Then we started coming across a few local college kids, in gym shorts, without even so much as a water bottle or a hiking boot between them. Turns out it’s a popular training trail for young athletes. Well, I’m not THAT over the hill… I can handle this. (But I still don’t agree with their “no water bottle approach”, I think that’s just plain foolhardy. Whippersnappers.)
That first spine stretch is fairly grueling. Actually, it’s not that bad… but you just want to start early to beat the heat. Most hikers seemed to stop and take short catch-your-breath breaks along this section. So it wasn’t too unpleasant, it just took a little time.
After you’ve got that behind you, the remainder of the hike is more interesting. Early on, you come across this abandoned mine entrance in the side of the mountain.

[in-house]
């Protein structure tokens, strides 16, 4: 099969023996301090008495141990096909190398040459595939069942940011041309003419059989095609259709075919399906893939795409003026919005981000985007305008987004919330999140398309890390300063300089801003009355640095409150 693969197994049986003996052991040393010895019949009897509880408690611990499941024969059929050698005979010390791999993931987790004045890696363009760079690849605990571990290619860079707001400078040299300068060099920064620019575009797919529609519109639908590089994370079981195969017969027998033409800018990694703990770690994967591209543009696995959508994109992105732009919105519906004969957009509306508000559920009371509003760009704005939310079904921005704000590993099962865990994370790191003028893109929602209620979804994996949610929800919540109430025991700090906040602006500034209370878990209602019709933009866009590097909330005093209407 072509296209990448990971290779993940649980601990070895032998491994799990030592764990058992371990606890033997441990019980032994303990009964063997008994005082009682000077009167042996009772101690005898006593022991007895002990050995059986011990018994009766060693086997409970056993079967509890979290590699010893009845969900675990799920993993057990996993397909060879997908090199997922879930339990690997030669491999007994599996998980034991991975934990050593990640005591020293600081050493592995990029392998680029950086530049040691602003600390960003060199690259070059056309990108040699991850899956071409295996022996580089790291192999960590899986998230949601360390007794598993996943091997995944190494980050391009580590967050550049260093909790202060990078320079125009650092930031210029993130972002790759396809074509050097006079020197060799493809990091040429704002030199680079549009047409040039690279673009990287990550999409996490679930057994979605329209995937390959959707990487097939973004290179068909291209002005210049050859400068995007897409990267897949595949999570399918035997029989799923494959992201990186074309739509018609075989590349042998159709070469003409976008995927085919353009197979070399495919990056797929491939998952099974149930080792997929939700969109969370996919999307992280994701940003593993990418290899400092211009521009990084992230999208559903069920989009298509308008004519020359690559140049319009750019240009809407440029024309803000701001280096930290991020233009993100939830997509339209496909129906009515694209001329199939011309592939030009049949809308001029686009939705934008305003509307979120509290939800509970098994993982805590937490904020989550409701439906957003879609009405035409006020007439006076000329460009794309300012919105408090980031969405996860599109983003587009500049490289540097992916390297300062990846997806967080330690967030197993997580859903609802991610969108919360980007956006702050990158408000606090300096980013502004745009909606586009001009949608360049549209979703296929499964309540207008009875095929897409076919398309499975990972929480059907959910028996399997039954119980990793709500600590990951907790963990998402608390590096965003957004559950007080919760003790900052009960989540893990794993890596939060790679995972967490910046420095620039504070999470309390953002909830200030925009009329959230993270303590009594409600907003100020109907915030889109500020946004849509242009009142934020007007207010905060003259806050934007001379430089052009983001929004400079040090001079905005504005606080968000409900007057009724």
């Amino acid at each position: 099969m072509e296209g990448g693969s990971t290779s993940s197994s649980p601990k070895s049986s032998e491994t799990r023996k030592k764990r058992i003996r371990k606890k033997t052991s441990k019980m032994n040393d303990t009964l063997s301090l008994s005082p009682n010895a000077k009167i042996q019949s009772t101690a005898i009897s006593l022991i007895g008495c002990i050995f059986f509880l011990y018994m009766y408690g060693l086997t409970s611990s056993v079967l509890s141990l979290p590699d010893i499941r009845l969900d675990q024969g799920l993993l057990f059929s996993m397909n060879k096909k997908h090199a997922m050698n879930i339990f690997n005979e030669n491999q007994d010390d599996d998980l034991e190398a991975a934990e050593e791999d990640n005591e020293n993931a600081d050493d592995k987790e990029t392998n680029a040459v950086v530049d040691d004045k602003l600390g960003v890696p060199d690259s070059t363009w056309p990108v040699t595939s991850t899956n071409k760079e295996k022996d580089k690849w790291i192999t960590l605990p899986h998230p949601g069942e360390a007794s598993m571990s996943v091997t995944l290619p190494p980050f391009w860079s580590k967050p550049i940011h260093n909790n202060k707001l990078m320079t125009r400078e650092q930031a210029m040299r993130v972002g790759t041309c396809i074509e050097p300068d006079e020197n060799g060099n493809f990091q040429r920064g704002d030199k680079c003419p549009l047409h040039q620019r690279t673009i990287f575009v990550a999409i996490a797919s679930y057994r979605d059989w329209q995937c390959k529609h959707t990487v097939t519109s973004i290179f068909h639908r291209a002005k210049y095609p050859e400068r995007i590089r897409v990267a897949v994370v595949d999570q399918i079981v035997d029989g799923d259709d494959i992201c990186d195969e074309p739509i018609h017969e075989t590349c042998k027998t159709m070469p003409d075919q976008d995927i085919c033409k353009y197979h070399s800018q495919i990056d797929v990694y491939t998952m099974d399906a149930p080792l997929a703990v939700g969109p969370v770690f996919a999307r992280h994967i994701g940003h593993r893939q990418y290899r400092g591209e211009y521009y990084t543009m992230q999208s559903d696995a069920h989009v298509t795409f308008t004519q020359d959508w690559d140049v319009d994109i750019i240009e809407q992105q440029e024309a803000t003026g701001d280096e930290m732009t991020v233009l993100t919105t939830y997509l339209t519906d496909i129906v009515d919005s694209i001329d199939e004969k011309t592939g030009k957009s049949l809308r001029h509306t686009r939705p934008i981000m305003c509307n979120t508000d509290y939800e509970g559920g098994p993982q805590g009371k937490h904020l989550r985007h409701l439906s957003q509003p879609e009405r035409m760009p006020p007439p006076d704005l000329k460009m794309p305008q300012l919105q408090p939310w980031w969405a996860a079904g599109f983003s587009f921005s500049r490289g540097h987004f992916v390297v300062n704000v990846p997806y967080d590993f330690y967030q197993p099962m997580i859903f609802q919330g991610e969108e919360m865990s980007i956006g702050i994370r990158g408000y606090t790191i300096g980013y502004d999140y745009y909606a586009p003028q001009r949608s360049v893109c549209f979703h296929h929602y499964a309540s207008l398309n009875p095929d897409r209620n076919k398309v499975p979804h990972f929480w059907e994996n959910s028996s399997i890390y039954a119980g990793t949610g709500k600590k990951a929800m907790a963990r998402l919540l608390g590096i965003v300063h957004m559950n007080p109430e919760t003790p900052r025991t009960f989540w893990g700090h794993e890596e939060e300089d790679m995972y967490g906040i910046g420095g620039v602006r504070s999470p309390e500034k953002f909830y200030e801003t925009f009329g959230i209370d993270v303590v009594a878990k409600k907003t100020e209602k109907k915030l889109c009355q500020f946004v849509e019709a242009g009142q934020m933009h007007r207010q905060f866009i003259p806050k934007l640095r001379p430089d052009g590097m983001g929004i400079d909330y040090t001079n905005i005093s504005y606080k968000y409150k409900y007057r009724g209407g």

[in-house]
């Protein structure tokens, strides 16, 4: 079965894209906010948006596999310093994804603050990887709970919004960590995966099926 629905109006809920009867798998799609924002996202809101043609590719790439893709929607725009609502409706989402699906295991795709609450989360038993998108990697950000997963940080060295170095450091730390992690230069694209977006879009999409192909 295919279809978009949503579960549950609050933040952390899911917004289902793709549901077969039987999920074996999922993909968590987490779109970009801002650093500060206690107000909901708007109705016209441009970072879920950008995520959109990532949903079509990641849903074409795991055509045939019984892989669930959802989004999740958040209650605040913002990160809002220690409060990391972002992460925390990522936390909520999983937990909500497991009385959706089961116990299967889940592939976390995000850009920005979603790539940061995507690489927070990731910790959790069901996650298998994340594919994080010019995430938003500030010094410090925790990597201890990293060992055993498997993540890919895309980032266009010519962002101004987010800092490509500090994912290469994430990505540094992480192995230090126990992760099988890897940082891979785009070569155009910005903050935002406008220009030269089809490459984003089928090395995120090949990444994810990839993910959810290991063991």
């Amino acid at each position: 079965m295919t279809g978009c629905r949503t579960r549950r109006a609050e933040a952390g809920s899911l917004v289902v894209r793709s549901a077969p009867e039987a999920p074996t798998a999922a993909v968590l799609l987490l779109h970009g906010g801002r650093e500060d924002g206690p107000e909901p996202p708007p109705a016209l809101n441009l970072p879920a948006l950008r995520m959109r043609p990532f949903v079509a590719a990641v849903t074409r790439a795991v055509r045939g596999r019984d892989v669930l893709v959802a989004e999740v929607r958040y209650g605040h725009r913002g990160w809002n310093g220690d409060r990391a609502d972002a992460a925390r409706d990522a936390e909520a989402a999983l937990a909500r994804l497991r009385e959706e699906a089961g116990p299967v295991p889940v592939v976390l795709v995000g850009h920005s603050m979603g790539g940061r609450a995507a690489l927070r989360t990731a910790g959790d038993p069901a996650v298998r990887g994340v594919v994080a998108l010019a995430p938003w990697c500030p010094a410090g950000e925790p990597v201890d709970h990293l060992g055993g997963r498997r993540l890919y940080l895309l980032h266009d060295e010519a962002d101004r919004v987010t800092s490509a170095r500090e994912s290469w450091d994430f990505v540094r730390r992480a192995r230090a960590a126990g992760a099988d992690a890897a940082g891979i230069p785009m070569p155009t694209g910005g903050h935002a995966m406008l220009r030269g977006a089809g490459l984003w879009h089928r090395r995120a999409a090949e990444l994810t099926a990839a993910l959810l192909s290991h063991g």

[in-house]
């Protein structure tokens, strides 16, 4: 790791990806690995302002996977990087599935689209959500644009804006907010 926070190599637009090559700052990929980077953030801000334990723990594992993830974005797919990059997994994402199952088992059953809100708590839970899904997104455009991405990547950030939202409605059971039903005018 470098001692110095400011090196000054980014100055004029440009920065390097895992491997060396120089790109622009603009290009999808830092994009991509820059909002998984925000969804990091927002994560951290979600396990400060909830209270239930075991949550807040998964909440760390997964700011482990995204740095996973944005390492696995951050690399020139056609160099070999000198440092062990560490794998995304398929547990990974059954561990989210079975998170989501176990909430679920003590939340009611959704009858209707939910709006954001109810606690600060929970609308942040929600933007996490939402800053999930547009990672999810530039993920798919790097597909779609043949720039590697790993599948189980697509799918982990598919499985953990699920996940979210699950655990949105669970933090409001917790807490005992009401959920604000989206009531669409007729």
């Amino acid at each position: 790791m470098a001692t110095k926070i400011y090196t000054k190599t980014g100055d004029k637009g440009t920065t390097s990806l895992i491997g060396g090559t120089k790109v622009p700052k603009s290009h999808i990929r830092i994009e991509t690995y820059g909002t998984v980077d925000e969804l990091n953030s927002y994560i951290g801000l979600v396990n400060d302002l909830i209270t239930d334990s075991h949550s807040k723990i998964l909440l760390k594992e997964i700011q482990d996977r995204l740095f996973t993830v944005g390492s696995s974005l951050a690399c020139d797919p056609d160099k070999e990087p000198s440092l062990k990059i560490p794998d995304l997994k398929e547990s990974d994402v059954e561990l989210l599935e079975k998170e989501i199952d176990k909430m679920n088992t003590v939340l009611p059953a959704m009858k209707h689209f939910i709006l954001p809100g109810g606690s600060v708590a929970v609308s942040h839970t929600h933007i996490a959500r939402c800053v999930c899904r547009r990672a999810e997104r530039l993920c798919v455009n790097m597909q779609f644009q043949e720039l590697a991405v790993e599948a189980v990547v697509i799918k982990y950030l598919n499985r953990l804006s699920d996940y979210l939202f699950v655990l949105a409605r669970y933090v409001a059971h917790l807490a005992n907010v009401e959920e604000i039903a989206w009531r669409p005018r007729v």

Now I wasn’t paying much attention to time, but I felt at this point I’d been doing a fair amount of strenuous hiking. I could feel it. And then we came across this. My personal take on it: Cruel goading, under the guise of being a helpful trail marker.
I shed a little tear.
But quickly rallied from this discouraging discovery, and pressed on to the next pretty landscape. Although a short two miles, this trail is surprisingly diverse.
There are two different breaks in the ascent along the way, where it opens up to flat plateau areas which are really neat. Here is the first plateau we came across. Along the top of the Bookcliffs is a large area reserved as a wild horse refuge. We saw signs that the horses come down as far as these plateaus, but did not see any that day.
You get to take a little breather along these stretches, and it provides a welcome break from the otherwise constant incline.